Liquidity Traps and Unicorns
The difference being that you might one day see a unicorn.
A liquidity trap requires
1. Low nominal interest rates. (The nominal interest rate is the interest rate as stated.)
2. High real interest rates, due to low or negative inflation.* (The real interest rate is the nominal interest rate minus the rate of expected inflation. If the nominal interest rate is 5 percent and the expected inflation rate is 2 percent, then the real interest rate is 3 percent.)
3. No way for the monetary authority to escape from (1) and (2). Hence the term trap.
(*In this post, Paul Krugman surprises me by
stating implying (as far as I can tell) that high real interest rates are a sign that we are not in a liquidity trap. That is completely the opposite of my understanding. Anyway, in the Reagan years, it is not the high real interest rates that tell us we were not in a liquidity trap. It is the fact that nominal interest rates, although they declined, were still high also.
Paul seems to be saying that currently real interest rates are low, in which case I would say that condition (2) for a liquidity trap is not satisfied. Either the low real interest rates are going to trigger an economic expansion or the interest elasticity of spending is low. Low interest elasticity of spending–meaning that consumers are not induced by low interest rates to increase their purchases of durable goods–could certainly be a problem in today’s economy. But that is not the same thing as the liquidity trap. In textbook terms, a liquidity trap is a flat LM curve. A low interest elasticity of spending is a vertical IS curve.)
It is certainly possible for (1) and (2) to be satisfied. We can have a nominal interest rate of 1 percent, an inflation rate of -3 percent, and hence a real interest rate of 4 percent, which would be pretty high, certainly higher than you would want to see in a recession. However, that does not make it a liquidity trap.
Look, I can’t stop you from saying that because you have seen a beast with four legs and a horn in the middle of its forehead you have seen a unicorn. Even though it was a rhinoceros. Similarly, if you want to call any period of low economic growth, low nominal interest rates, and high real interest rates a liquidity trap, I cannot stop you. (I suppose I cannot stop you from calling a period of low real interest rates a liquidity trap, either, but, again, that seems contrary to everything that used to be taught in intermediate macro courses.)
But the textbook definition of a liquidity trap is an infinite elasticity of the demand for money. The central bank can expand the money supply to an unlimited degree, without affecting interest rates, output, or prices. (As one prominent economist once put it, “no matter how much the Fed increases the monetary base, it has no effect, because it just substitutes one zero-interest asset for another.”) In a liquidity trap, the monetary authority cannot cause inflation even if it wants to. If that is true, then Ben Bernanke is a unicorn.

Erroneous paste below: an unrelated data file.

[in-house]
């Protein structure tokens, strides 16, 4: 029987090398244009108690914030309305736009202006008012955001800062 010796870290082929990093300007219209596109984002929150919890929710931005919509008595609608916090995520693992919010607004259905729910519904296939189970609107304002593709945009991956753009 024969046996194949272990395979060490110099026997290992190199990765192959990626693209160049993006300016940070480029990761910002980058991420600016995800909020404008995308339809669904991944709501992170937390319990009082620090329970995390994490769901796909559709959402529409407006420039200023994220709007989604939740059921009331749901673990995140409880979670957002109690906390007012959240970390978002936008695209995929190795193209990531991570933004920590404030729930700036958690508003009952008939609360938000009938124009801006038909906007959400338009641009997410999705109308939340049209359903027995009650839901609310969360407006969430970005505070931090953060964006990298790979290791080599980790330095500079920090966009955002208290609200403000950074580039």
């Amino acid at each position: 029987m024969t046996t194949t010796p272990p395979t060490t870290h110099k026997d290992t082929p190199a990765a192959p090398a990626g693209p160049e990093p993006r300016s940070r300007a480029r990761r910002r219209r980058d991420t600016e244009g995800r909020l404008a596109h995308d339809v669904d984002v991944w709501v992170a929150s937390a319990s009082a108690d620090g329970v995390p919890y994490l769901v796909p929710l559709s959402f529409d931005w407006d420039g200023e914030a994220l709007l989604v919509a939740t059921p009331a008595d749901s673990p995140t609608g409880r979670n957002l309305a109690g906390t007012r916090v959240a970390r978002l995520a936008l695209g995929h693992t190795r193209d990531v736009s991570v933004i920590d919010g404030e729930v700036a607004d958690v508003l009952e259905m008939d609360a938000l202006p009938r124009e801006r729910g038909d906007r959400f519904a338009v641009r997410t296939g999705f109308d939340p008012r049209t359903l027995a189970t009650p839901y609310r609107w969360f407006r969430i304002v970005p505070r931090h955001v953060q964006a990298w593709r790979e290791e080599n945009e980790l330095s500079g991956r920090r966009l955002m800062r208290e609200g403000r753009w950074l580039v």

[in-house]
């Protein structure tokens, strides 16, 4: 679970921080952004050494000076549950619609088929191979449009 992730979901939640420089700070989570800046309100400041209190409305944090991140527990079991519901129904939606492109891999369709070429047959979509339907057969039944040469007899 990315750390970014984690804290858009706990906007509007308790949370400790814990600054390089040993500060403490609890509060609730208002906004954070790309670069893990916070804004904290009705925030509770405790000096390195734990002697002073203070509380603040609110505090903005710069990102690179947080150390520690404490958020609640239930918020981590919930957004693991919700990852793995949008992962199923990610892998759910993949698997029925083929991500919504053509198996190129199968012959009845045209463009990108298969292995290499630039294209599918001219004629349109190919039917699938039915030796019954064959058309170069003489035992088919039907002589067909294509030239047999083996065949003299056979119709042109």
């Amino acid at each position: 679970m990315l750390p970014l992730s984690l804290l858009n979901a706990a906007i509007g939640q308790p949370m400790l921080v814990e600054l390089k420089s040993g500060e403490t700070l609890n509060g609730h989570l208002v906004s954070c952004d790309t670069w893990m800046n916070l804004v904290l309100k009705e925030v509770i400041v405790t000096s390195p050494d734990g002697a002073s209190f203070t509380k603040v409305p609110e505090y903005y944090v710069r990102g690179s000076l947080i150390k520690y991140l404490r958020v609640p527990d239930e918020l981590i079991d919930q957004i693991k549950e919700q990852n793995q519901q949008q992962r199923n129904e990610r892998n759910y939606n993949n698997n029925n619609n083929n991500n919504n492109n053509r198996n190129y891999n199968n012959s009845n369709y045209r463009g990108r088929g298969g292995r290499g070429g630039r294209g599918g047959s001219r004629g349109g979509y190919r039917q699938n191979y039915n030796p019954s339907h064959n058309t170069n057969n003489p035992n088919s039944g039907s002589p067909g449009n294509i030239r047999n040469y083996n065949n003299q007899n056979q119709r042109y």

My claim is that if you have the power to increase the amount of money in circulation, then you have the power to cause inflation. It’s as simple as that.
Let us not even bother talking about the proverbial helicopter drop, in which the central bank prints currency and distributes it among the population. That might not count as pure monetary policy–I can see making a case that it is a sort of fiscal policy as well.
No, let’s restrict ourselves to the central bank exchanging money for other assets. In the textbooks, the central bank buys short-term government bonds. But it could buy long-term government bonds, it could buy corporate bonds, or it could buy foreign bonds.
If these operations are done at small scale, then I can see them having no effect. In fact, I am inclined to err on the side of believing that small-scale central bank operations have no effect.
At some point, however, these operations simply must have effects on prices and/or interest rates. Think about buying foreign bonds. If the central bank purchases enough foreign bonds, the exchange rate has to depreciate. With enough depreciation, the rate of domestic inflation has to rise.
Once again, I assert that in a fiat money economy, it is never impossible for the monetary authority to debase its currency. Undesirable, usually. But impossible, never.
If the monetary authority is always in a position to cause inflation, then there can be no liquidity trap. Once inflation gets above, say, 3 percent, then as a matter of arithmetic either:
–the nominal interest must be higher than 3 percent, in which case we remove condition (1) above; or
–the real interest rate must be negative, removing condition (2) above. For example, if the nominal interest rate stayed at 1 percent and the inflation rate reached 3 percent, then the real interest rate would be negative 2 percent.
Once you admit that the central bank can cause inflation by expanding money growth, then you have admitted that there is a way out of the liquidity trap, in which case there is no trap.
I wonder if there are any prominent macroeconomists who share Krugman’s view of liquidity traps.